not a member? click here to sign up
She Moves In Mysterious Ways
At just 30 years of age, Lisa Hannigan has gone from being Damien Rice’s sidekick to establishing herself as one of the most important new artists in contemporary Irish music. With the release of her second album, Passenger, she is set to take the world by storm. But behind the natural beauty is a remarkable woman who is beginning to reveal the depth of her mysteries…
Olaf Tyaransen, 19 Oct 2011
“I started writing the song and had the melody and then I was reading Skippy Dies which I just loved. It’s about a boarding school and the boys are 14-year-olds. I found the atmosphere really heavy. He’s such a brilliant writer, and you really kind of have that weird feeling of being a teenager again, that sense of frustration and confusion – and that weird mix of confidence and not knowing anything, the confidence of not knowing anything actually is probably what it is! And that sort of transition, that change of being quite innocent, you do lose something that you don’t get back, that you have to lose in order to go anywhere.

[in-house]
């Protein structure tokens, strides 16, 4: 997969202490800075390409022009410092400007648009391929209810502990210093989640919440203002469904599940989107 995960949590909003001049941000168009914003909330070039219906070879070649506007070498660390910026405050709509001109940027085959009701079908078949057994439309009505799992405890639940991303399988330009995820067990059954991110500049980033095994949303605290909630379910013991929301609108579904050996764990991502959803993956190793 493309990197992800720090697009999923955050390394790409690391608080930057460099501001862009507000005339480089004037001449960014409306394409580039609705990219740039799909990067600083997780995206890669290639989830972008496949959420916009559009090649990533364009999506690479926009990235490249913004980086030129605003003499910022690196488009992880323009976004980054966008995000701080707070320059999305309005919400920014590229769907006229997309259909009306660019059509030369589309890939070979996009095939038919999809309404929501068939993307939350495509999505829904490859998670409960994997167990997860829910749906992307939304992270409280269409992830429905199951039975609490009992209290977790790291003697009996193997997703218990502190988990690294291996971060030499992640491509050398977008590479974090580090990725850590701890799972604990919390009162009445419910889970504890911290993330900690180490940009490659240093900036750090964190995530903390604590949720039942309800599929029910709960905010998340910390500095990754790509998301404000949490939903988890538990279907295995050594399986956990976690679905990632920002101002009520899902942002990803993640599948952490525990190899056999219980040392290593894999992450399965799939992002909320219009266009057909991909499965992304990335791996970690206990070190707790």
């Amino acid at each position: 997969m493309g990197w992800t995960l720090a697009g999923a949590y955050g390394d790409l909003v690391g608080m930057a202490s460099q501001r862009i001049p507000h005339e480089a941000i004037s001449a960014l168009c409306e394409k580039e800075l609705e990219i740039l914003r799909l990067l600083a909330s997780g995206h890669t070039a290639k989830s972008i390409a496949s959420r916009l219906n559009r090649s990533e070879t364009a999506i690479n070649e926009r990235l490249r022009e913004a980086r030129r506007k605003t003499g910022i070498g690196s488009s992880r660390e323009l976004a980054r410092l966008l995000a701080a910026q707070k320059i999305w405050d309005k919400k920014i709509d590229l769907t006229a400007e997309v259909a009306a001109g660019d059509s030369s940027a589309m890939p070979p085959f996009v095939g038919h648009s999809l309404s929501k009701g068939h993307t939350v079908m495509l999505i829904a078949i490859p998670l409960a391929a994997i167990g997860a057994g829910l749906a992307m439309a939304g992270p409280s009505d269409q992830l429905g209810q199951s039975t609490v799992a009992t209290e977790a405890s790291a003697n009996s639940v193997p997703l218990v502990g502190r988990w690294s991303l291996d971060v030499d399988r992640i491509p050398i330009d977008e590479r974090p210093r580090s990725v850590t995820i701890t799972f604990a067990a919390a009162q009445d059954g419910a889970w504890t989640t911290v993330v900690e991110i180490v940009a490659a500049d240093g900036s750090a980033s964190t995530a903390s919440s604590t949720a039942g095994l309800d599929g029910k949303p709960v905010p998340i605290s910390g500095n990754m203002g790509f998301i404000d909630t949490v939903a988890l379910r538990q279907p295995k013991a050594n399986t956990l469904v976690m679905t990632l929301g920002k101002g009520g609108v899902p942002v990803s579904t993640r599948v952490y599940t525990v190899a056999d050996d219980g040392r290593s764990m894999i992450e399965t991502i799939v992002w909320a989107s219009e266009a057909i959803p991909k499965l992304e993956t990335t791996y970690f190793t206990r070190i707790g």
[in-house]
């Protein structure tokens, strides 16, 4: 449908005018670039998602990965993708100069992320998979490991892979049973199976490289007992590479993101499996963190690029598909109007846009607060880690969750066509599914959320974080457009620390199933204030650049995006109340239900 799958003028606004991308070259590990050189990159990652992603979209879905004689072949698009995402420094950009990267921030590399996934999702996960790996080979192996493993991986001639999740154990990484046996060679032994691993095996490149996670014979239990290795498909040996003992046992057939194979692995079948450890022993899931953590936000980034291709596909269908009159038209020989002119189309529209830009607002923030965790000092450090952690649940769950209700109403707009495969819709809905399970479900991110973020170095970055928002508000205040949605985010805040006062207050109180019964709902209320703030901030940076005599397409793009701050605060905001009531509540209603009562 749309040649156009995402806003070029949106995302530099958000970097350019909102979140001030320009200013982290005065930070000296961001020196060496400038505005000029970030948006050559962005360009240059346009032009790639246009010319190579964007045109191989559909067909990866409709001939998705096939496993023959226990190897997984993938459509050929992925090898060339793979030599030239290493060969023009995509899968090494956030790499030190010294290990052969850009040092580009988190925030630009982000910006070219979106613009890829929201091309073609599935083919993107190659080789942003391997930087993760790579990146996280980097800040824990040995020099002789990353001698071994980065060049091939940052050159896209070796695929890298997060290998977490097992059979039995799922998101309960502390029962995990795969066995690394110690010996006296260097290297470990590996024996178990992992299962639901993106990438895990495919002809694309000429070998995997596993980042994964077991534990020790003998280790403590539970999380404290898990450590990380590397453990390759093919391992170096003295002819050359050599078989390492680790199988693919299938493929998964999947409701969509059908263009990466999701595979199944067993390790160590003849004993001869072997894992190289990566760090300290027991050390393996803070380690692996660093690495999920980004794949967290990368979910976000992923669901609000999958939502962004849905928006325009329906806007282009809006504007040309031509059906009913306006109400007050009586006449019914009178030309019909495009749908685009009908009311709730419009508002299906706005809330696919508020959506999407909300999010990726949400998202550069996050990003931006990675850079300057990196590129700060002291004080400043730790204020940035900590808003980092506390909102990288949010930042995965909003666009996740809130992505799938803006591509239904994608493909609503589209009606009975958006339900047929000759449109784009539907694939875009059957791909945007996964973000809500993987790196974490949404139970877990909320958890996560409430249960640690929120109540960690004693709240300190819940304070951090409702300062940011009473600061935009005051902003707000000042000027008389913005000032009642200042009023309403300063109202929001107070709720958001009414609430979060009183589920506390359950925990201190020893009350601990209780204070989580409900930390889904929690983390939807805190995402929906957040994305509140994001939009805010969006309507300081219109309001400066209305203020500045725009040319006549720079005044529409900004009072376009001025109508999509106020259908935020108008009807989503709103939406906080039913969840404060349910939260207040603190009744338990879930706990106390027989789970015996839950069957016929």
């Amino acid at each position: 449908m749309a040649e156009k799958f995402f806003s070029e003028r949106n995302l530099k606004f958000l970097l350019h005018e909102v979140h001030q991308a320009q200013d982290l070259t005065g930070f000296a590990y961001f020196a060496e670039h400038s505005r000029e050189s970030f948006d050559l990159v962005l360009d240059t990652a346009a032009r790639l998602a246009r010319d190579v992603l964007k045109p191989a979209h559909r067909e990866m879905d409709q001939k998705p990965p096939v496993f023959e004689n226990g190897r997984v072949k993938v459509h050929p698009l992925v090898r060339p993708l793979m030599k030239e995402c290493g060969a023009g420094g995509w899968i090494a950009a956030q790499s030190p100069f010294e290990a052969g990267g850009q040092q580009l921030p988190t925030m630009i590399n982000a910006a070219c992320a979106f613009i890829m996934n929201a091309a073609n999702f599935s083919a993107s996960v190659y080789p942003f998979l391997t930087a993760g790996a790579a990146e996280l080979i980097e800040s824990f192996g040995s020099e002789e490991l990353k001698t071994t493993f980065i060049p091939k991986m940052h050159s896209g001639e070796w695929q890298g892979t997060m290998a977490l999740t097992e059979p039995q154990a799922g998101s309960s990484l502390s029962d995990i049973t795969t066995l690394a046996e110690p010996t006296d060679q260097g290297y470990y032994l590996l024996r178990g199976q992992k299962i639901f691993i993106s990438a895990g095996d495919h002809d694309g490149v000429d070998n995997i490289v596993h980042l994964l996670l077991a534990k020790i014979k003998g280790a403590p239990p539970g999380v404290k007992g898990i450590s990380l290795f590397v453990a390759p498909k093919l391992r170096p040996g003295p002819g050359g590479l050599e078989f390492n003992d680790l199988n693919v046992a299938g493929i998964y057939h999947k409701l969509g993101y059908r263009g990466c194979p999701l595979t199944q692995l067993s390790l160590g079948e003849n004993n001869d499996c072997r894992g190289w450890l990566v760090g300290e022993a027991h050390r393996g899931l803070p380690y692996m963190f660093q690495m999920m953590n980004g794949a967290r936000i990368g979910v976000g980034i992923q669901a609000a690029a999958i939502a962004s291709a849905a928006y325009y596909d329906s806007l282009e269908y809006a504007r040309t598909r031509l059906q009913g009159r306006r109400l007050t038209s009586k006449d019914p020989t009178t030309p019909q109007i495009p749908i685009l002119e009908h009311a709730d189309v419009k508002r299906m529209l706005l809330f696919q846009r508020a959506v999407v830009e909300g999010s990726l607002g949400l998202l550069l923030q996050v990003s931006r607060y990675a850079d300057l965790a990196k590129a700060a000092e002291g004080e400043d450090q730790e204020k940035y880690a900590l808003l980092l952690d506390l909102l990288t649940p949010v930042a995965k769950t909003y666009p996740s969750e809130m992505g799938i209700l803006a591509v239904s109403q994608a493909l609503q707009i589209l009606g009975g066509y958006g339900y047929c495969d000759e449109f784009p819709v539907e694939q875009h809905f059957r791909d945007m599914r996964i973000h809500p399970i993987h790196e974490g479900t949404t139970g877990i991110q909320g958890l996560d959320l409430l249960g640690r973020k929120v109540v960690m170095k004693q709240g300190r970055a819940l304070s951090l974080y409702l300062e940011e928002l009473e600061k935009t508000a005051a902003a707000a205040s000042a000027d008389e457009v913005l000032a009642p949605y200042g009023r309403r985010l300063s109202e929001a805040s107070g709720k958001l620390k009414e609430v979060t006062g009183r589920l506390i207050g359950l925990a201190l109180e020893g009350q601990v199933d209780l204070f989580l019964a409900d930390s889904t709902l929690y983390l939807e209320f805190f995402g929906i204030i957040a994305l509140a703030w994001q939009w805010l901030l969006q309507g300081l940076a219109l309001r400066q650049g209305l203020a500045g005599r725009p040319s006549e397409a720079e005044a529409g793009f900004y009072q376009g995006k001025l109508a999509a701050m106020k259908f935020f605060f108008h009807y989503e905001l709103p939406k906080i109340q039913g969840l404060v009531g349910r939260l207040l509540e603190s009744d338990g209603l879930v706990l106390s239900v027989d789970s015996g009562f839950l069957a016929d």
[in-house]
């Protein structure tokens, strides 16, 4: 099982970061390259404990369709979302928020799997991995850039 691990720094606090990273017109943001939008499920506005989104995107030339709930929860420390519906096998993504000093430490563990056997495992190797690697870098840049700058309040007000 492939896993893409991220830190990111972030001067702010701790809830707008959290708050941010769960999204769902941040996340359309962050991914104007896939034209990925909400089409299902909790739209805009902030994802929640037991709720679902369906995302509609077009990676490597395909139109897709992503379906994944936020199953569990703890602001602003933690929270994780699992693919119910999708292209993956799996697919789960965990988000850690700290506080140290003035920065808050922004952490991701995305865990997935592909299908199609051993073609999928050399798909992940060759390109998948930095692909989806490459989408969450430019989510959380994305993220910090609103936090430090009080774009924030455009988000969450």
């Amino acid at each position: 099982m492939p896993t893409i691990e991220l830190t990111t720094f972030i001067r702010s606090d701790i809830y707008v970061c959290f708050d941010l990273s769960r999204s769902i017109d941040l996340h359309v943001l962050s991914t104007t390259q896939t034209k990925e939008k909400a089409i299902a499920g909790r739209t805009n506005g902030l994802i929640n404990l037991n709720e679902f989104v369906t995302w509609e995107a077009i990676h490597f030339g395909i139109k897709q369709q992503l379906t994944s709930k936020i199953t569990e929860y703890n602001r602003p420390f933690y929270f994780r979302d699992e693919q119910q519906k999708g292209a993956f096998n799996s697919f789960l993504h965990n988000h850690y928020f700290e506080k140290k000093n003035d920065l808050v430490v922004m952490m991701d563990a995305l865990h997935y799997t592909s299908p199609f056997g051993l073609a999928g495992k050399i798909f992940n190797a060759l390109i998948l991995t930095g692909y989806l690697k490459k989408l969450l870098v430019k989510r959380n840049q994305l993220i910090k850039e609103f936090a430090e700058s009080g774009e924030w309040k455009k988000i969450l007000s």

“‘Home’ is sort of about that loss of innocence, and definitely reading that book made me feel that quite keenly. It’s really odd, I’ve never had that happen to me before, reading a book and writing a song from it, it was more the atmosphere that it created. But yeah, I must say that to your man… I’ve never met him, but yeah. Actually, I think they’re making a film of the book. If Neil Jordan wants a song for the soundtrack – call me!”
Most of the songs seem to be about relationships...
“Yeah, I mean they’re all sort of about different relationships and people, some are about friendships and... that sort of thing.” She stops and laughs. “I’m being very cagey, aren’t I? Sorry! I just think you kind of ruin it if you say that this song is about something really mundane that happened, it puts it in this banal little box – it’s just a thing that happened, and then there’s no spark of magic to it. So I don’t really want to go into the specifics because I just think it’s boring.”
Even so, I got the strong impression that ‘Little Bird’ was about the ending of your relationship with Damien Rice (“When the time comes, and the rights have been read/I think of you often, but for once I meant what I said”). She shifts mock-uncomfortably in her seat. “Em… right.”
You’re not going to tell me, are you?